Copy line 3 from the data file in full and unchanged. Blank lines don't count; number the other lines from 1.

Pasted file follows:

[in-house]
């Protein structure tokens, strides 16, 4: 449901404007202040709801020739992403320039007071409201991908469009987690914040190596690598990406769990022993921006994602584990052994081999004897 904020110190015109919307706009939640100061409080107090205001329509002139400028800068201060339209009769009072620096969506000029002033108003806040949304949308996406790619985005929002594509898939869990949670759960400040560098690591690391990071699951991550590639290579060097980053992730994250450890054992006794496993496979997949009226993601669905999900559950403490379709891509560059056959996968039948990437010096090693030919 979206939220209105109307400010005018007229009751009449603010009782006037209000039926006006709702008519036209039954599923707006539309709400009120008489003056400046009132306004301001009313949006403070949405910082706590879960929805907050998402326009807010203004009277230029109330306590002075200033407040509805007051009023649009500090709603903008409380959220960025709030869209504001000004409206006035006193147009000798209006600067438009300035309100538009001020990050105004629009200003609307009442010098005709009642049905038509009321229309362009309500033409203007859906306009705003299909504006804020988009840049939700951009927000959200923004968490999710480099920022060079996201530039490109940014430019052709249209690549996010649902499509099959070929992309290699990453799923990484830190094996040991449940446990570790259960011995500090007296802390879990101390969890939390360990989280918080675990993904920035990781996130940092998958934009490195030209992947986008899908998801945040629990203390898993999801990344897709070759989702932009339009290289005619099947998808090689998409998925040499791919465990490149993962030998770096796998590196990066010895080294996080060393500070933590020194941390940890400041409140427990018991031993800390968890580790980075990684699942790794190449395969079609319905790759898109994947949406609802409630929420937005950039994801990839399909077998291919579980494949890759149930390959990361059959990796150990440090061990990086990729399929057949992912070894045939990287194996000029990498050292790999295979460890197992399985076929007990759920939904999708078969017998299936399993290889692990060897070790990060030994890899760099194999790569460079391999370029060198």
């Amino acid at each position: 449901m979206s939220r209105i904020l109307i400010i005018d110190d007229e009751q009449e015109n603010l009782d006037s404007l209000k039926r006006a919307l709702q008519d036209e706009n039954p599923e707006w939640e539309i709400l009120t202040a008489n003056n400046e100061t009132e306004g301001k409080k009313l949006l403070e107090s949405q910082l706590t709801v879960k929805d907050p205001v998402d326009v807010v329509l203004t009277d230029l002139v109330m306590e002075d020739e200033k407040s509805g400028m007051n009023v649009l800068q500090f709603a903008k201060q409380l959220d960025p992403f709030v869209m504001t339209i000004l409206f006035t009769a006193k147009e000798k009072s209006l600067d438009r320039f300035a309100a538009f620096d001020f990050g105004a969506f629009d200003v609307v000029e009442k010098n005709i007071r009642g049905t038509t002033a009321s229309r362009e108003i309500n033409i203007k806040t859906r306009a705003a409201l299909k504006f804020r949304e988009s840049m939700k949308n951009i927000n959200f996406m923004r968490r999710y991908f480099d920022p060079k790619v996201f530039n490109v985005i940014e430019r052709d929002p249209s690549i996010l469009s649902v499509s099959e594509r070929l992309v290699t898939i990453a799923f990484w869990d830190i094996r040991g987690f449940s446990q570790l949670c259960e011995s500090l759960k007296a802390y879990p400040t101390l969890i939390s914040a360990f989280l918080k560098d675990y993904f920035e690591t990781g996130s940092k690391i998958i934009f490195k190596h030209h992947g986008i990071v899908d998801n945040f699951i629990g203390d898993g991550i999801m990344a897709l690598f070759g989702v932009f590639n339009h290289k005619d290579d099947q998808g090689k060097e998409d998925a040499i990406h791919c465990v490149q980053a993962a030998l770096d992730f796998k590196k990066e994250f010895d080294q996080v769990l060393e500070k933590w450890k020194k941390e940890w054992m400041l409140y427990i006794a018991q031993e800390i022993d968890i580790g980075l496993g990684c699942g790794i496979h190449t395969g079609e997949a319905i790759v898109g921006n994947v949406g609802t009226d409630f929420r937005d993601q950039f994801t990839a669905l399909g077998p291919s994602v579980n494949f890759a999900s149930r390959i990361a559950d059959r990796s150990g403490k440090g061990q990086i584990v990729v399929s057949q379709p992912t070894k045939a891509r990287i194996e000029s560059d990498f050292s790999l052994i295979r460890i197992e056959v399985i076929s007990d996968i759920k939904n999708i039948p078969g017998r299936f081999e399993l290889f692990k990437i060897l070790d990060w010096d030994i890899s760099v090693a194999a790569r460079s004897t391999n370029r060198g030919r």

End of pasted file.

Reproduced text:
């Amino acid at each position: 449901m979206s939220r209105i904020l109307i400010i005018d110190d007229e009751q009449e015109n603010l009782d006037s404007l209000k039926r006006a919307l709702q008519d036209e706009n039954p599923e707006w939640e539309i709400l009120t202040a008489n003056n400046e100061t009132e306004g301001k409080k009313l949006l403070e107090s949405q910082l706590t709801v879960k929805d907050p205001v998402d326009v807010v329509l203004t009277d230029l002139v109330m306590e002075d020739e200033k407040s509805g400028m007051n009023v649009l800068q500090f709603a903008k201060q409380l959220d960025p992403f709030v869209m504001t339209i000004l409206f006035t009769a006193k147009e000798k009072s209006l600067d438009r320039f300035a309100a538009f620096d001020f990050g105004a969506f629009d200003v609307v000029e009442k010098n005709i007071r009642g049905t038509t002033a009321s229309r362009e108003i309500n033409i203007k806040t859906r306009a705003a409201l299909k504006f804020r949304e988009s840049m939700k949308n951009i927000n959200f996406m923004r968490r999710y991908f480099d920022p060079k790619v996201f530039n490109v985005i940014e430019r052709d929002p249209s690549i996010l469009s649902v499509s099959e594509r070929l992309v290699t898939i990453a799923f990484w869990d830190i094996r040991g987690f449940s446990q570790l949670c259960e011995s500090l759960k007296a802390y879990p400040t101390l969890i939390s914040a360990f989280l918080k560098d675990y993904f920035e690591t990781g996130s940092k690391i998958i934009f490195k190596h030209h992947g986008i990071v899908d998801n945040f699951i629990g203390d898993g991550i999801m990344a897709l690598f070759g989702v932009f590639n339009h290289k005619d290579d099947q998808g090689k060097e998409d998925a040499i990406h791919c465990v490149q980053a993962a030998l770096d992730f796998k590196k990066e994250f010895d080294q996080v769990l060393e500070k933590w450890k020194k941390e940890w054992m400041l409140y427990i006794a018991q031993e800390i022993d968890i580790g980075l496993g990684c699942g790794i496979h190449t395969g079609e997949a319905i790759v898109g921006n994947v949406g609802t009226d409630f929420r937005d993601q950039f994801t990839a669905l399909g077998p291919s994602v579980n494949f890759a999900s149930r390959i990361a559950d059959r990796s150990g403490k440090g061990q990086i584990v990729v399929s057949q379709p992912t070894k045939a891509r990287i194996e000029s560059d990498f050292s790999l052994i295979r460890i197992e056959v399985i076929s007990d996968i759920k939904n999708i039948p078969g017998r299936f081999e399993l290889f692990k990437i060897l070790d990060w010096d030994i890899s760099v090693a194999a790569r460079s004897t391999n370029r060198g030919r």